# 6.6: Factoring Two Special Products

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## The Difference of Two Squares

Recall that when we multiplied together the two binomials $$(a+b)$$ and $$(a−b)$$, we obtained the product $$a^2-b^2$$.

$$(a+b)(a−b)=a^2−b^2$$

Perfect Square

Notice that the terms $$a^2$$ and $$b^2$$ in the product can be produced by squaring $$a$$ and $$b$$, respectively. A term that is the square of another term is called a perfect square. Thus, both $$a^2$$ and $$b^2$$ are perfect squares. The minus sign between $$a^2$$ and $$b^2$$ means that we are taking the difference of the two squares.
Since we know that $$(a+b)(a−b)=a^2−b^2$$, we need only turn the equation around to find the factorization form.

$$a^2-b^2 = (a+b)(a-b)$$

The factorization form says that we can factor $$a^2−b^2$$, the difference of two squares, by finding the terms that produce the perfect squares and substituting these quantities into the factorization form.
When using real numbers (as we are), there is no factored form for the sum of two squares. That is, using real numbers,

$$a^2 + b^2$$ cannot be factored

## Sample Set A

##### Example $$\PageIndex{1}$$

Factor $$x^2 - 16$$. Both $$x^2$$ and $$16$$ are perfect squares. The terms that, when squared, produce $$x^2$$ and $$16$$ are $$x$$ and $$4$$, respectively.

Thus,

$$x^2 - 16 = (x+4)(x-4)$$

We can check our factorization simply by multiplying.

$$\begin{array}{flushleft} (x+4)(x-4)&=&x^2 - 4x + 4x - 16\\ &=&x^2 - 16 \end{array}$$

##### Example $$\PageIndex{2}$$

$$49a^2b^4 - 121$$. Both $$49a^2b^4$$ and $$121$$ are perfect squares. The terms that, when squared, produce $$49a^2b^4$$ and $$121$$ are $$7ab^2$$ and $$11$$, respectively. Substituting these terms into the factorization form we get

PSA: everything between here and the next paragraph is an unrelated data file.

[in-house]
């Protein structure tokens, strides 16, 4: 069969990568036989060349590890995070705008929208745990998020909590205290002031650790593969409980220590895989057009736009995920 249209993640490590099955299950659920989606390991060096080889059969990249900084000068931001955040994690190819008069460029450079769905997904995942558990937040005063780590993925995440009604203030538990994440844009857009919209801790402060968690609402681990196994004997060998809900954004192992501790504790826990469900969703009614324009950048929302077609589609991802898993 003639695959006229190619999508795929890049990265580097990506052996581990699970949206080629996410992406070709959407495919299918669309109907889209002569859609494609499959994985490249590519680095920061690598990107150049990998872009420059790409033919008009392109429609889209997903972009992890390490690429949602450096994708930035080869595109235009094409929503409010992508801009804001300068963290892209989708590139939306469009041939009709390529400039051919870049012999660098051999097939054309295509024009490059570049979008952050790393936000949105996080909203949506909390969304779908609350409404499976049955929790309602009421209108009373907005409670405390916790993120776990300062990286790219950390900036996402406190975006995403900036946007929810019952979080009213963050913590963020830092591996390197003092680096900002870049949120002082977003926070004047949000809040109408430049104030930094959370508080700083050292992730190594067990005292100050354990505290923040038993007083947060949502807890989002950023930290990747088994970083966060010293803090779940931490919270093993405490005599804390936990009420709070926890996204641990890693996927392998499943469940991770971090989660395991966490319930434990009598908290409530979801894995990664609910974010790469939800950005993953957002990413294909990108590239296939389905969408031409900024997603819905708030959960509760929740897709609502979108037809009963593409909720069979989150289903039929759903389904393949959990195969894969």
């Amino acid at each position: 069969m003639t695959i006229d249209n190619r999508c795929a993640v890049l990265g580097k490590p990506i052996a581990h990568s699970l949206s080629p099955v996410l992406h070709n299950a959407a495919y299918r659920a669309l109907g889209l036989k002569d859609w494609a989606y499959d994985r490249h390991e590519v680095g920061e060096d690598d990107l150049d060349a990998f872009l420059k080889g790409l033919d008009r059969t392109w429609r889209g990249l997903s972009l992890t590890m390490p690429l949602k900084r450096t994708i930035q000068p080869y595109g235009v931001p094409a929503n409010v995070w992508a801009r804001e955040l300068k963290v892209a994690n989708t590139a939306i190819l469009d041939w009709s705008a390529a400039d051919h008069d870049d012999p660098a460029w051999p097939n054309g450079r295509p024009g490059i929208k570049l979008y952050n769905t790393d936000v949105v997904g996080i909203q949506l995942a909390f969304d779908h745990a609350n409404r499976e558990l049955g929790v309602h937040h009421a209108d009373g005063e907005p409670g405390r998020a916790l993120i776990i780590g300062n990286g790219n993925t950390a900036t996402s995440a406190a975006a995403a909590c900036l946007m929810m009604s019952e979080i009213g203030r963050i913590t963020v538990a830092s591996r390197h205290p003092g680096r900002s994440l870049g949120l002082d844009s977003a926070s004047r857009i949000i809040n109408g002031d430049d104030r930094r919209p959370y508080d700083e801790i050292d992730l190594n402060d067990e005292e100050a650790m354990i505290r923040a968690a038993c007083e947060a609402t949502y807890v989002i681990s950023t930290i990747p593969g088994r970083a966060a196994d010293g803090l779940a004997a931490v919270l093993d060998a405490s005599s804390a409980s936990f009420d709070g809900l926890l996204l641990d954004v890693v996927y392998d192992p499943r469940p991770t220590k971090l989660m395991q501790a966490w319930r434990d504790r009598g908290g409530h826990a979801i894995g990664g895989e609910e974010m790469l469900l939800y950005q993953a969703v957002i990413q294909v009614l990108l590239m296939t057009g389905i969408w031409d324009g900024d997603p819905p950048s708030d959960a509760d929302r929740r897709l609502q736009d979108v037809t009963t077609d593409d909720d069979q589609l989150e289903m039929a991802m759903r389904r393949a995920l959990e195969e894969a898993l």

$$49a^2b^4 - 121 = (7ab^2 + 121)(7ab^2 - 11)$$

We can check our facorization by multiplying

$$\begin{array}{flushleft} (7ab^2 + 121)(7ab^2 - 11)&=&49a^2b^4 - 11ab^2 + 11ab^2 - 121\\ &=&49a^2b^4 - 121 \end{array}$$

##### Example $$\PageIndex{3}$$

$$3x^2 - 27$$. This doesn't look like the difference of two squares since we don't readily know the terms that produce $$3x^2$$ and $$27$$(. However, notice that $$3$$ is common to both the terms. Factor out 3.

$$3(x^2-9)$$.

Now we see that $$x^2 - 9$$ is the difference of two squares. Facotring the $$x^2 - 9$$ we get

$$\begin{array}{flushleft} 3x^2 - 27&=&3(x^2-9)\\ &=&3(x+3)(x-3) \end{array}$$

## Practice Set A

If possible, factor the following binomials completely.

##### Practice Problem $$\PageIndex{1}$$

$$m^2 - 25$$

$$(m+5)(m−5)$$

##### Practice Problem $$\PageIndex{2}$$

$$36p^2 - 81q^2$$

$$9(2p−3q)(2p+3q)$$

##### Practice Problem $$\PageIndex{3}$$

$$49a^2 = b^2c^2$$

$$(7a^2 + bc)(7a^2 - bc)$$

##### Practice Problem $$\PageIndex{4}$$

$$x^8y^4 - 100x^{12}$$

$$(x^4y^2+10w^6)(x^4y^2−10w^6)$$

##### Practice Problem $$\PageIndex{5}$$

$$3x^2−75$$

$$3(x+5)(x−5)$$

##### Practice Problem $$\PageIndex{6}$$

$$a^3b^4m−am^3n^2$$

$$am(ab^2+mn)(ab^2−mn)$$

## Fundamental Rules of Factoring

There are two fundamental rules that we follow when factoring: